What impact has the international crisis caused by Covid on the world of Indian textile production? What were the difficulties and problems? How the textile industries of India tried to cope with the unexpected situation?

The Covid crisis affected the Indian textile industry severely. The already ailing industry had to shut down the operations due to complete lockdown for more than 3 months. Also, there was massive labour migration which impacted the industry for a very long time. Companies were short of cash and liquidity problem became very severe then. Many small and medium scale industries (MSME) could not reopen due to severe financial impact. Government declared a big financial package for the industry for its survival which surely helped the industry to some extent.

The grim situation continued till December 2020 after the 1st Covid wave. The industry just started to recoup and come back when the 2nd wave started around March 2021 affecting the manufacturing sector badly. Somehow the stronger players took lesser time to bounce back. The pent up demand helped in boosting the industry morale resulting into returning back partially to normalcy in production around August/September 2021. Apart from the robust local demand for the textile goods post the 2nd wave, India really got into an advantageous situation on the global platform. Due to the change in the geopolitical situation post Covid time, the buyers started looking for an alternative to China. The China+1 policy helped India alongside Vietnam and Bangladesh. India started ramping up the capacities in garments. Due to increased consumption of home textiles (frequent replacements of bedsheets and towels) in Covid times, India’s exports of home textiles to US and EU market grew considerably.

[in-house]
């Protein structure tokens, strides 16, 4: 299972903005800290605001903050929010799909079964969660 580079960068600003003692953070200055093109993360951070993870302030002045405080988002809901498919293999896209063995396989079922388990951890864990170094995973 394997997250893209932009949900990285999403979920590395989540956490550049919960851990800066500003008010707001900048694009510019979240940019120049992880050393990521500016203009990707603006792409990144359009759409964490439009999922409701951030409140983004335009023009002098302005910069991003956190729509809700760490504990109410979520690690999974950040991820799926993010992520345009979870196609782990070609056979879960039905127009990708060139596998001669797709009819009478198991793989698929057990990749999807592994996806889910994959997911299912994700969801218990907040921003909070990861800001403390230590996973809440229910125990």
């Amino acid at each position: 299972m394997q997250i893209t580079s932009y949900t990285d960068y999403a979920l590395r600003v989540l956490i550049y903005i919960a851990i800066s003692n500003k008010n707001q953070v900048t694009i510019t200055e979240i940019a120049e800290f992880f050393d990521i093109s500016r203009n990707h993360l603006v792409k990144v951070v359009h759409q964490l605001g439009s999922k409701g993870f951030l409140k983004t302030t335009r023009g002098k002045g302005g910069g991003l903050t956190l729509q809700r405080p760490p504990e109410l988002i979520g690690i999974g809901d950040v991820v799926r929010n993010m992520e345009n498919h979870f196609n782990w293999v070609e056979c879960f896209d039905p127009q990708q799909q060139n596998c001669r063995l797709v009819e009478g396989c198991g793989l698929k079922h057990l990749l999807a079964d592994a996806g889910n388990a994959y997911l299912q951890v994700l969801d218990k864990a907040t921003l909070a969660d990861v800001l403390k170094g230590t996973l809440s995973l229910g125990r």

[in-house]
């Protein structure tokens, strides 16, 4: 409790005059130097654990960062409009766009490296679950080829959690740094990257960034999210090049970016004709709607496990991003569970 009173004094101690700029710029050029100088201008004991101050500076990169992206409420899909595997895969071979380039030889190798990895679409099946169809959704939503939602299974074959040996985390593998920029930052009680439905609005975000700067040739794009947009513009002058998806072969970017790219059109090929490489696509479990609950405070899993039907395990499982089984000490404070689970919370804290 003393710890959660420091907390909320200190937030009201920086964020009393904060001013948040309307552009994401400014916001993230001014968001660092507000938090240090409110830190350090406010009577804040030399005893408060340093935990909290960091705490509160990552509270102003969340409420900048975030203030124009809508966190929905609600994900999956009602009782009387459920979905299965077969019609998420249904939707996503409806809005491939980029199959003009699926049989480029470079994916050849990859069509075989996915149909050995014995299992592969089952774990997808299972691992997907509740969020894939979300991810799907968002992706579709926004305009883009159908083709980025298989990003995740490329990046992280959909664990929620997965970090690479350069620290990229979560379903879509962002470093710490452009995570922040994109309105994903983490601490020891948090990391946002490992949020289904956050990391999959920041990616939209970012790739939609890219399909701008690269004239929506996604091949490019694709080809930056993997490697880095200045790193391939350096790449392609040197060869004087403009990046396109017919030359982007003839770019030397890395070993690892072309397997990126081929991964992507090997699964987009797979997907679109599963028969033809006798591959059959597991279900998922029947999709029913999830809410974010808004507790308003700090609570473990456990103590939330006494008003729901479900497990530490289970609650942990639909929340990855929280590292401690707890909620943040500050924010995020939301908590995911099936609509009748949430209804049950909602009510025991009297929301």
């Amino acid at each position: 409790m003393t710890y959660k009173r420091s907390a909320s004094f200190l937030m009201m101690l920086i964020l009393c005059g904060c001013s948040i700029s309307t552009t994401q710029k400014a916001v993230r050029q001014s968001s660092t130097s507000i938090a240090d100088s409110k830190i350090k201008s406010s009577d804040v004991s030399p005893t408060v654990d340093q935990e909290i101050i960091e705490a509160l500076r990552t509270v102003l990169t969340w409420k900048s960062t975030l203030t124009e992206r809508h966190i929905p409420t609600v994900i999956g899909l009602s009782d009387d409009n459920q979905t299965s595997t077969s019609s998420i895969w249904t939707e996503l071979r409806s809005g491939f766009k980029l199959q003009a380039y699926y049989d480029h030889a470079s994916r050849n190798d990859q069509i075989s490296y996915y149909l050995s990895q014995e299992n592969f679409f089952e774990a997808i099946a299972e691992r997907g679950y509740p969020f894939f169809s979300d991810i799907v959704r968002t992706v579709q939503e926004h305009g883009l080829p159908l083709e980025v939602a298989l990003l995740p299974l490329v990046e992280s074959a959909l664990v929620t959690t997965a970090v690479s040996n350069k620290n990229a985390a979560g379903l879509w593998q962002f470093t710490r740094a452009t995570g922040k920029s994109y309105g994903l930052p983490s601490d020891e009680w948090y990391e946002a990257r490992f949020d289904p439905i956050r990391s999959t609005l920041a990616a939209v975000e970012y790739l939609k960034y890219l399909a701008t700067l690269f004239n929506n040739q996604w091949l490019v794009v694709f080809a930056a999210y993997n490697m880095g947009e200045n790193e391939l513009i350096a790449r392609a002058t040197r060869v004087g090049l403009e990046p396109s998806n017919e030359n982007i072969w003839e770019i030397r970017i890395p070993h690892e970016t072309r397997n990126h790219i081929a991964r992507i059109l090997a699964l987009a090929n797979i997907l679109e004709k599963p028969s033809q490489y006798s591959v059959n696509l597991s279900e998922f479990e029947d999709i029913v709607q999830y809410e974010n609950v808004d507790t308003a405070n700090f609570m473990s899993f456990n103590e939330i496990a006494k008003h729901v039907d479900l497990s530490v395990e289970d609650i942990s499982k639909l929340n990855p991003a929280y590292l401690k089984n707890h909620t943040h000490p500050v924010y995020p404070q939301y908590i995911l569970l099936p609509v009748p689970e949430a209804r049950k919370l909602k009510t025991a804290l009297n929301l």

India is now preparing itself to become a manufacturing hub targeting to take some share from China and for that the government has declared schemes such as Atmanirbhar Bharat/Make in India, PLI (Production Linked Incentive Scheme) and MITRA (Fully integrated textile parks) to attract investments in manufacturing. These initiatives will go a long way in increasing India’s competitiveness in the textile world and will push India up the value chain sooner than later. However, at present the Indian textile industry is facing a serious issue of increase in raw material prices and other input materials over and above huge increase in fossil fuel cost (Coal, diesel etc.). This is likely to impact the competitiveness of the industry in the short term as there is hardly any possibility to pass on the price increase to the final commodity product.


Datatex is present in India, with its branch in Bangalore (Verodatatex), which follow closely Indian textile companies in terms of digital innovation and concerning investments in the ERP part. How do you see today, from an IT point of view, the situation of the textile industry in India? Do you think there will be many investments on this front in the coming years?